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26 June, 2013
Chester Alan Arthur
|Chester Alan Arthur|
(Zachary Karabell, Arthur M. Schlesinger)
Chester Alan Arthur never dreamed that one day he would be president of the United States. A successful lawyer, Arthur had been forced out as the head of the Custom House of the Port of New York in 1877 in a power struggle between the two wings of the Republican Party. He became such a celebrity that he was nominated for vice president in 1880-despite his never having run for office before.
Elected alongside James A. Garfield, Arthur found his life transformed just four months into his term, when an assassin shot and killed Garfield, catapulting Arthur into the presidency. The assassin was a deranged man who thought he deserved a federal job through the increasingly corrupt "spoils system." To the surprise of many, Arthur, a longtime beneficiary of that system, saw that the time had come for reform. His opportunity came in the winter of 1882-83, when he pushed through the Pendleton Act, which created a professional civil service and set America on a course toward greater reforms in the decades to come.
Chester Arthur may be largely forgotten today, but Zachary Karabell eloquently shows how this unexpected president-of whom so little was expected-rose to the occasion when fate placed him in the White House.
|Gentleman Boss: The Life of Chester Alan Arthur|
(Thomas C. Reeves)
|The Presidencies of James A. Garfield and Chester A. Arthur|
(Justus D. Doenecke)
This is the first single volume to focus on the presidencies of both James A. Garfield and Chester A. Arthur. Drawing from a host of studies on the foreign and domestic policies of the nation during the Gilded Age, as well as from his own primary research, the author presents a somewhat revisionist look at Garfield and Arthur--revisionist in that he gives the reader a renewed appreciation of both men. Far from being cynical spoilsmen or naive incompetents, individuals whose presidencies provide studies in ineptitude, Garfield and Arthur emerge as men of considerable ability. While making no claims of greatness, Doenecke maintains that each was a significant transitional figure, playing a crucial role as the institution of the presidency moved from the weak leadership of Andrew Johnson to the forceful direction of Theodore Roosevelt.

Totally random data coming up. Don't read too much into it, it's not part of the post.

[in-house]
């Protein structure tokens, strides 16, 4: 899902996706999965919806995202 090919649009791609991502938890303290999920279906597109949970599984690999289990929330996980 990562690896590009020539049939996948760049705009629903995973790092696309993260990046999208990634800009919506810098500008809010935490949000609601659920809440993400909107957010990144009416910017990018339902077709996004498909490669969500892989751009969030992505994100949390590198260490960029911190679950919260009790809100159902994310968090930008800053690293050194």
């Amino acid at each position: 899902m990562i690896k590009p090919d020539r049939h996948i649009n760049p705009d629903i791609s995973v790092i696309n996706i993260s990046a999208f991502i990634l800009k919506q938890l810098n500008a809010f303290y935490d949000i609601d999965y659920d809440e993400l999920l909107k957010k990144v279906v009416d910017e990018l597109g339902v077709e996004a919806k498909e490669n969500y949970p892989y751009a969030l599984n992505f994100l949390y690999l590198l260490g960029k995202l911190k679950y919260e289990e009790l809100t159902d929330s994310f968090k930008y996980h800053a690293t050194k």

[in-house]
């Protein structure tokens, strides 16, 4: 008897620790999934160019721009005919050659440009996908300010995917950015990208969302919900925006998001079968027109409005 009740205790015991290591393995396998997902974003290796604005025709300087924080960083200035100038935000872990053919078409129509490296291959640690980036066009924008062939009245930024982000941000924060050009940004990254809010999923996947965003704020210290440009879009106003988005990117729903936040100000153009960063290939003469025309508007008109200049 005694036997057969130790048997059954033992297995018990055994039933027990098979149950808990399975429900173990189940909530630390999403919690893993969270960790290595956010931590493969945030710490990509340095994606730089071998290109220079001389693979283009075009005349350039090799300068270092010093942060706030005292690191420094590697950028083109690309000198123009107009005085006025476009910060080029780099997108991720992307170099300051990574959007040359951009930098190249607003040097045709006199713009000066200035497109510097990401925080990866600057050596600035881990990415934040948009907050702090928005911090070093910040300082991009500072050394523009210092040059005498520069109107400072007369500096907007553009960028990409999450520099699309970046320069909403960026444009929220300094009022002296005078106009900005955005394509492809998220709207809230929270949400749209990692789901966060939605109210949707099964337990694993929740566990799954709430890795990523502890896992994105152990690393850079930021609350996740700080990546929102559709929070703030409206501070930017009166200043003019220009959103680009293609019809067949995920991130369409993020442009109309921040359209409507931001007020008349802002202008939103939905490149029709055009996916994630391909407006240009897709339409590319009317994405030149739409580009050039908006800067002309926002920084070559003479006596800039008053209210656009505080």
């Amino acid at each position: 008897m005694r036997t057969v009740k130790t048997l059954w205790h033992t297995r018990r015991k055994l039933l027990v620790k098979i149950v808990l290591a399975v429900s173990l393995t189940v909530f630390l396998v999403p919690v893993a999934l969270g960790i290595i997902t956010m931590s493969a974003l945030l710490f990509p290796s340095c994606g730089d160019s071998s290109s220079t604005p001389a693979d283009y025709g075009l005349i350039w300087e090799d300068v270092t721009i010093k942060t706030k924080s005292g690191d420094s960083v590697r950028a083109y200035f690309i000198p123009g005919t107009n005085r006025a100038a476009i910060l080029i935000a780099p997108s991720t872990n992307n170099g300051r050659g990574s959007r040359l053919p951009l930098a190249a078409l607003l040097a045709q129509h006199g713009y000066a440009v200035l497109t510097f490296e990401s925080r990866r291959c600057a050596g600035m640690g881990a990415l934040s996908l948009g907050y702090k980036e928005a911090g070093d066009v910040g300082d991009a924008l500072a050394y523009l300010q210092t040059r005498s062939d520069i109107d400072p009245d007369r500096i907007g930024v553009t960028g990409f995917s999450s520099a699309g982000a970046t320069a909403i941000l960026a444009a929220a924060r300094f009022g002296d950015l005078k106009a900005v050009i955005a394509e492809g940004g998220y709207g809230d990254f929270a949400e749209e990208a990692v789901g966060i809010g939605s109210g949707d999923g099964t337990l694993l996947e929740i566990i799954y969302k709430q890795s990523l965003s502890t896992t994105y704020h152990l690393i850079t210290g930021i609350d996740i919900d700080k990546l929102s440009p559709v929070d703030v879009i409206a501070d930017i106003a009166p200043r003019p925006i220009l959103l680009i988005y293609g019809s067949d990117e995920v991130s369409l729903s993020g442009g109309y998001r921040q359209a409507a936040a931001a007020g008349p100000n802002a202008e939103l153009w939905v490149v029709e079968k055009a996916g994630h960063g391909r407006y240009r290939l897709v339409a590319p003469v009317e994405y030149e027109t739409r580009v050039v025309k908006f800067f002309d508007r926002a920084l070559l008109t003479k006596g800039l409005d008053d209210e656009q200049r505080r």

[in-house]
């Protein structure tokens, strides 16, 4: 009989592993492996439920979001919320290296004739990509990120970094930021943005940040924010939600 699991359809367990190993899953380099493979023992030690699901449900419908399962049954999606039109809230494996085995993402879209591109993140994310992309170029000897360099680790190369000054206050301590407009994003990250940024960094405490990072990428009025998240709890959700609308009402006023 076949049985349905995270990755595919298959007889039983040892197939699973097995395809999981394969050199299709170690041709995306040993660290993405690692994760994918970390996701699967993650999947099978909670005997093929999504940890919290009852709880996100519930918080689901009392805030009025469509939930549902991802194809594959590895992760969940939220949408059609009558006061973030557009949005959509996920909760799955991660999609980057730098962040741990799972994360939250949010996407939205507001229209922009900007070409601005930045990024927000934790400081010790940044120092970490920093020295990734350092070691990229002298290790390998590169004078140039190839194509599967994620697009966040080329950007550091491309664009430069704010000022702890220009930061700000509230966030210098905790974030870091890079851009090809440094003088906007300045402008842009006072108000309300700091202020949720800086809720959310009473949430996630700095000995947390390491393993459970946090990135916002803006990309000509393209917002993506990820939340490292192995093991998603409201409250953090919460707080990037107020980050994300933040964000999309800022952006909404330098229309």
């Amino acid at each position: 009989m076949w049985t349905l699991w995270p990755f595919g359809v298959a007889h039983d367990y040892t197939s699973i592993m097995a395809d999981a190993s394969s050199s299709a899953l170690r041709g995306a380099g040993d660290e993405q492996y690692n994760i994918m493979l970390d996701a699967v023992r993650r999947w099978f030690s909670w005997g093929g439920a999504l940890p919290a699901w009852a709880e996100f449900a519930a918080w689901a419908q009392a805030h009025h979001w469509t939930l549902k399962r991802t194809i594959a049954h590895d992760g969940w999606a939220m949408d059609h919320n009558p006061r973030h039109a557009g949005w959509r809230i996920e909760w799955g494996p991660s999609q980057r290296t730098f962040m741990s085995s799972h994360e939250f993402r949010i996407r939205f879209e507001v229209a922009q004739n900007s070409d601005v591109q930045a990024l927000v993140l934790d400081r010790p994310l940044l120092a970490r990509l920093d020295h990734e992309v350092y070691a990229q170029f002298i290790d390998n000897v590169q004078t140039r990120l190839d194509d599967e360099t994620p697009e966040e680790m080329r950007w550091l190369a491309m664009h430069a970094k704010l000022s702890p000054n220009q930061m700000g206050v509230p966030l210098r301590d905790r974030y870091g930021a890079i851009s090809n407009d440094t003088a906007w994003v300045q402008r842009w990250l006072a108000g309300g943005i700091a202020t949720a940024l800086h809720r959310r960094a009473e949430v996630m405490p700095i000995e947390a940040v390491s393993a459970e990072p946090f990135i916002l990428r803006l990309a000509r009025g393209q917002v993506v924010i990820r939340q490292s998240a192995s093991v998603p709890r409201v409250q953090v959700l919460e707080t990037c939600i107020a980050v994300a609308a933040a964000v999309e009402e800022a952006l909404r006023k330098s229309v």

According to Doenecke, Garfield saw the office of chief executive primarily in administrative terms, and his great battle was over keeping the power of appointment in his own hands. His victory over the Stalwarts enhanced both the power and prestige of the office. His knowledge of how government worked was unmatched; long before Woodrow Wilson made his mark, Garfield was "the scholar in politics." The diplomacy of Secretary of State James G. Blaine comes under critical scrutiny. Doenecke evaluates his performance in the Chile-Peru War (War of the Pacific), the Guatemala-Mexico dispute, the isthmian-canal issue, Irish-American activities in Britain, and efforts to secure markets in Korea.
Garfield was assassinated less than six months after he entered office; he had yet to be tested on major issues of public policy. Chester A. Arthur was ill prepared to be chief executive, was in poor health much of the time while he was in office, and was faced with a hopelessly divided party. Nevertheless, he was one of the nation's great political surprises. His administration pioneered in the development of the navy, sought foreign markets for American surpluses, fostered civil-service reform, and pressed for a scientific tariff. Doenecke devotes one chapter to the spoils system and the background to the Pendleton Act, one to Arthur's strategy regarding the South, and then offers an in-depth analysis of diplomacy during Arthur's tenure.
During the presidencies of Garfield and Arthur, the United States attempted to intervene in a war between Chile and Peru, sought to turn Nicaragua into a protectorate, supplied leading advisers to Madagascar and Korea, and took a major part in the Congo conference of 1884. In examining these activities, even while pointing to uncoordinated statecraft and inept diplomacy, Doenecke challenges the long-held view that, from 1881 to 1885, the nation was withdrawn and insular. His fresh perspective on the Garfield and Arthur years will be of considerable interest to historians of the Gilded Age.